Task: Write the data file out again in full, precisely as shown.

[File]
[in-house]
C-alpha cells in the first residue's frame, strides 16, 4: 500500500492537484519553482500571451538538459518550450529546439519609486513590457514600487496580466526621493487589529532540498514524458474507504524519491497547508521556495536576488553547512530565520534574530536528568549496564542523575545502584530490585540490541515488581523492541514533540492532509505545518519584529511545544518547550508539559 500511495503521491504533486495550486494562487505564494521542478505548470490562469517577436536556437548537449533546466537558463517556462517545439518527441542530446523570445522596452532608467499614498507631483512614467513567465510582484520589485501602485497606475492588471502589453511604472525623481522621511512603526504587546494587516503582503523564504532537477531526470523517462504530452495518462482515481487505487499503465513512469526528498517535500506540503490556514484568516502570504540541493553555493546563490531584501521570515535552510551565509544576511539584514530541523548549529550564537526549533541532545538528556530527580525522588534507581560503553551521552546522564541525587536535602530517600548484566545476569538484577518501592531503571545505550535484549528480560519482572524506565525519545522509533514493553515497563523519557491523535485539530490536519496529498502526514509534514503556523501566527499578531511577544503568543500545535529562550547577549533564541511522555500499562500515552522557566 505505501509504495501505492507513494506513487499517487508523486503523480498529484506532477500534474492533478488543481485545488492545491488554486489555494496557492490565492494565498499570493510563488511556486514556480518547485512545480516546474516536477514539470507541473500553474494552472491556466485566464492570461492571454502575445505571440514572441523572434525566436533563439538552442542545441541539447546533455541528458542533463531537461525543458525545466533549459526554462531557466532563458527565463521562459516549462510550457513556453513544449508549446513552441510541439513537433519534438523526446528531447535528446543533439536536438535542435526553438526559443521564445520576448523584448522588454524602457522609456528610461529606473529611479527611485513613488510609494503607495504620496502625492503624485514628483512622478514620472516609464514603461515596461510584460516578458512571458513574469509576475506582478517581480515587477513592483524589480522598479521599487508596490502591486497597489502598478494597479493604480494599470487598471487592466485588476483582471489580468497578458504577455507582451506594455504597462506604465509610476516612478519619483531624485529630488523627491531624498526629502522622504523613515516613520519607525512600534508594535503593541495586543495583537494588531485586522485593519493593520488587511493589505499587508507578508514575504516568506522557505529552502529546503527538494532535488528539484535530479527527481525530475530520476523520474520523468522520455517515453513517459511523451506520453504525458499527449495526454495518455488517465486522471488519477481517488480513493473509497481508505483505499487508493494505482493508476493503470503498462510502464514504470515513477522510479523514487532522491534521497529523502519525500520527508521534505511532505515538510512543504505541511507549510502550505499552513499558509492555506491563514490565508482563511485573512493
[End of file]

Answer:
[in-house]
C-alpha cells in the first residue's frame, strides 16, 4: 500500500492537484519553482500571451538538459518550450529546439519609486513590457514600487496580466526621493487589529532540498514524458474507504524519491497547508521556495536576488553547512530565520534574530536528568549496564542523575545502584530490585540490541515488581523492541514533540492532509505545518519584529511545544518547550508539559 500511495503521491504533486495550486494562487505564494521542478505548470490562469517577436536556437548537449533546466537558463517556462517545439518527441542530446523570445522596452532608467499614498507631483512614467513567465510582484520589485501602485497606475492588471502589453511604472525623481522621511512603526504587546494587516503582503523564504532537477531526470523517462504530452495518462482515481487505487499503465513512469526528498517535500506540503490556514484568516502570504540541493553555493546563490531584501521570515535552510551565509544576511539584514530541523548549529550564537526549533541532545538528556530527580525522588534507581560503553551521552546522564541525587536535602530517600548484566545476569538484577518501592531503571545505550535484549528480560519482572524506565525519545522509533514493553515497563523519557491523535485539530490536519496529498502526514509534514503556523501566527499578531511577544503568543500545535529562550547577549533564541511522555500499562500515552522557566 505505501509504495501505492507513494506513487499517487508523486503523480498529484506532477500534474492533478488543481485545488492545491488554486489555494496557492490565492494565498499570493510563488511556486514556480518547485512545480516546474516536477514539470507541473500553474494552472491556466485566464492570461492571454502575445505571440514572441523572434525566436533563439538552442542545441541539447546533455541528458542533463531537461525543458525545466533549459526554462531557466532563458527565463521562459516549462510550457513556453513544449508549446513552441510541439513537433519534438523526446528531447535528446543533439536536438535542435526553438526559443521564445520576448523584448522588454524602457522609456528610461529606473529611479527611485513613488510609494503607495504620496502625492503624485514628483512622478514620472516609464514603461515596461510584460516578458512571458513574469509576475506582478517581480515587477513592483524589480522598479521599487508596490502591486497597489502598478494597479493604480494599470487598471487592466485588476483582471489580468497578458504577455507582451506594455504597462506604465509610476516612478519619483531624485529630488523627491531624498526629502522622504523613515516613520519607525512600534508594535503593541495586543495583537494588531485586522485593519493593520488587511493589505499587508507578508514575504516568506522557505529552502529546503527538494532535488528539484535530479527527481525530475530520476523520474520523468522520455517515453513517459511523451506520453504525458499527449495526454495518455488517465486522471488519477481517488480513493473509497481508505483505499487508493494505482493508476493503470503498462510502464514504470515513477522510479523514487532522491534521497529523502519525500520527508521534505511532505515538510512543504505541511507549510502550505499552513499558509492555506491563514490565508482563511485573512493